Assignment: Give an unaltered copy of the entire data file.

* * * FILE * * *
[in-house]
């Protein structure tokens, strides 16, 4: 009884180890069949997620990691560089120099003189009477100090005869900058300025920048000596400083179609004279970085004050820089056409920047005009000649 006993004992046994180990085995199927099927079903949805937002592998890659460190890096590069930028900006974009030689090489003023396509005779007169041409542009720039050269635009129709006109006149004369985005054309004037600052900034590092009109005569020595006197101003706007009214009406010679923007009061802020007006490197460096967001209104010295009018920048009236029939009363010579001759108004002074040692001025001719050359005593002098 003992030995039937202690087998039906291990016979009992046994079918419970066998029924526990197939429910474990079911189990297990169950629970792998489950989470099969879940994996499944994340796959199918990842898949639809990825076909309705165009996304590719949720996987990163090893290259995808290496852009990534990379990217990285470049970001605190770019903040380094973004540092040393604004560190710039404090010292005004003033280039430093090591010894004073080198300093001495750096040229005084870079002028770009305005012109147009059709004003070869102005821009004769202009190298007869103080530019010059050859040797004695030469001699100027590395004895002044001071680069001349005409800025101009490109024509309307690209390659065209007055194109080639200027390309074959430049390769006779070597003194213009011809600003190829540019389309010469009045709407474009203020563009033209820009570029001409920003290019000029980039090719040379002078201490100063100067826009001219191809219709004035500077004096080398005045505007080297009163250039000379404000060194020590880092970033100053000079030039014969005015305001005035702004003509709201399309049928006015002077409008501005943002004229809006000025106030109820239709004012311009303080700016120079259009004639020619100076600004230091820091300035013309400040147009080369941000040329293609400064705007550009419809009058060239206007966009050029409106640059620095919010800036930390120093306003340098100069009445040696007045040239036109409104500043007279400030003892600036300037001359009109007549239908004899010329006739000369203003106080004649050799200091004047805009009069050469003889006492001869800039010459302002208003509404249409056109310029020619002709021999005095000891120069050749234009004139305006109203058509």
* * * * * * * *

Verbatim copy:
[in-house]
């Protein structure tokens, strides 16, 4: 009884180890069949997620990691560089120099003189009477100090005869900058300025920048000596400083179609004279970085004050820089056409920047005009000649 006993004992046994180990085995199927099927079903949805937002592998890659460190890096590069930028900006974009030689090489003023396509005779007169041409542009720039050269635009129709006109006149004369985005054309004037600052900034590092009109005569020595006197101003706007009214009406010679923007009061802020007006490197460096967001209104010295009018920048009236029939009363010579001759108004002074040692001025001719050359005593002098 003992030995039937202690087998039906291990016979009992046994079918419970066998029924526990197939429910474990079911189990297990169950629970792998489950989470099969879940994996499944994340796959199918990842898949639809990825076909309705165009996304590719949720996987990163090893290259995808290496852009990534990379990217990285470049970001605190770019903040380094973004540092040393604004560190710039404090010292005004003033280039430093090591010894004073080198300093001495750096040229005084870079002028770009305005012109147009059709004003070869102005821009004769202009190298007869103080530019010059050859040797004695030469001699100027590395004895002044001071680069001349005409800025101009490109024509309307690209390659065209007055194109080639200027390309074959430049390769006779070597003194213009011809600003190829540019389309010469009045709407474009203020563009033209820009570029001409920003290019000029980039090719040379002078201490100063100067826009001219191809219709004035500077004096080398005045505007080297009163250039000379404000060194020590880092970033100053000079030039014969005015305001005035702004003509709201399309049928006015002077409008501005943002004229809006000025106030109820239709004012311009303080700016120079259009004639020619100076600004230091820091300035013309400040147009080369941000040329293609400064705007550009419809009058060239206007966009050029409106640059620095919010800036930390120093306003340098100069009445040696007045040239036109409104500043007279400030003892600036300037001359009109007549239908004899010329006739000369203003106080004649050799200091004047805009009069050469003889006492001869800039010459302002208003509404249409056109310029020619002709021999005095000891120069050749234009004139305006109203058509």